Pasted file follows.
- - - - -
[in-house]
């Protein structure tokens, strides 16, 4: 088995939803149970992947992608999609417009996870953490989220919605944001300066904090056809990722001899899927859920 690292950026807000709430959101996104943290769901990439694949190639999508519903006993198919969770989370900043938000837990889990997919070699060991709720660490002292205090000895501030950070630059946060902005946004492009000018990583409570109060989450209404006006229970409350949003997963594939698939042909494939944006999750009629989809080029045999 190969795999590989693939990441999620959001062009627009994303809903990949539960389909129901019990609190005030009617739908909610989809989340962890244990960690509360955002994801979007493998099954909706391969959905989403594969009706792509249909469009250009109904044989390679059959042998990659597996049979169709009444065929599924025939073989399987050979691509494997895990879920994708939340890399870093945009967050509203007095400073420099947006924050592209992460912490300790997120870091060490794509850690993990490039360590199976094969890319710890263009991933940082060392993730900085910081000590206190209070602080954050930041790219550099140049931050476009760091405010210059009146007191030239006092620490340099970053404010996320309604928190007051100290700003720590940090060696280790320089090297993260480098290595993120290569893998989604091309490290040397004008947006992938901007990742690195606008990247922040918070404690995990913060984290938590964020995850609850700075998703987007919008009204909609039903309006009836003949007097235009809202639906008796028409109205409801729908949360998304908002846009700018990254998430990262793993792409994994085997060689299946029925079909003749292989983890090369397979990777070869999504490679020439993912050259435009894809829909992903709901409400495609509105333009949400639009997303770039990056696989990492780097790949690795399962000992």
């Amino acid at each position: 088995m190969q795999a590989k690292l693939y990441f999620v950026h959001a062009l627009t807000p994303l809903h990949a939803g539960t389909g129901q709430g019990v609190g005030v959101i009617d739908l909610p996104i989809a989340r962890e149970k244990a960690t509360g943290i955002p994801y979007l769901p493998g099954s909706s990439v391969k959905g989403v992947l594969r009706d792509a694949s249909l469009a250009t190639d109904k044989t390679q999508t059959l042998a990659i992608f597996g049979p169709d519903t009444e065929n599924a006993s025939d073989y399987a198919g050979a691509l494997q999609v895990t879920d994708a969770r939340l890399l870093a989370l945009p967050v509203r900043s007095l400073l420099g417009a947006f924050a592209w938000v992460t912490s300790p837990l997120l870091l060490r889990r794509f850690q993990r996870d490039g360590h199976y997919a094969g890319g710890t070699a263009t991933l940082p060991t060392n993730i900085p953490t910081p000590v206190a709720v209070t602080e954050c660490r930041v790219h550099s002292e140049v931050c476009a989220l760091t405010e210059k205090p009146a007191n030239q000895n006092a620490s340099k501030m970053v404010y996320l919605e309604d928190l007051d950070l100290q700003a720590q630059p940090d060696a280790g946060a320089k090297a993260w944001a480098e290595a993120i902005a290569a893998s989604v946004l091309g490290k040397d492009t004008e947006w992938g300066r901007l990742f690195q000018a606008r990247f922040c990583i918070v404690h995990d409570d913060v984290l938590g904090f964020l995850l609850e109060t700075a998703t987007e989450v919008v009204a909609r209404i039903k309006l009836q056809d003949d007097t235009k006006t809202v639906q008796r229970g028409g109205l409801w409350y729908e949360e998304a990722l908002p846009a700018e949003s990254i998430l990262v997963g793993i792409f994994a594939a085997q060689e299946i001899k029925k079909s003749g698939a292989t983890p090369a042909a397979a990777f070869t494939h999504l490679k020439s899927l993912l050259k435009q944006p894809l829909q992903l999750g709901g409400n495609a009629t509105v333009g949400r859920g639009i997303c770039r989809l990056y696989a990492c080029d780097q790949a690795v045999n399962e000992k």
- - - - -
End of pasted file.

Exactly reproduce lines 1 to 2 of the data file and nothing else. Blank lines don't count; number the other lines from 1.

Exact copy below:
[in-house]
């Protein structure tokens, strides 16, 4: 088995939803149970992947992608999609417009996870953490989220919605944001300066904090056809990722001899899927859920 690292950026807000709430959101996104943290769901990439694949190639999508519903006993198919969770989370900043938000837990889990997919070699060991709720660490002292205090000895501030950070630059946060902005946004492009000018990583409570109060989450209404006006229970409350949003997963594939698939042909494939944006999750009629989809080029045999 190969795999590989693939990441999620959001062009627009994303809903990949539960389909129901019990609190005030009617739908909610989809989340962890244990960690509360955002994801979007493998099954909706391969959905989403594969009706792509249909469009250009109904044989390679059959042998990659597996049979169709009444065929599924025939073989399987050979691509494997895990879920994708939340890399870093945009967050509203007095400073420099947006924050592209992460912490300790997120870091060490794509850690993990490039360590199976094969890319710890263009991933940082060392993730900085910081000590206190209070602080954050930041790219550099140049931050476009760091405010210059009146007191030239006092620490340099970053404010996320309604928190007051100290700003720590940090060696280790320089090297993260480098290595993120290569893998989604091309490290040397004008947006992938901007990742690195606008990247922040918070404690995990913060984290938590964020995850609850700075998703987007919008009204909609039903309006009836003949007097235009809202639906008796028409109205409801729908949360998304908002846009700018990254998430990262793993792409994994085997060689299946029925079909003749292989983890090369397979990777070869999504490679020439993912050259435009894809829909992903709901409400495609509105333009949400639009997303770039990056696989990492780097790949690795399962000992």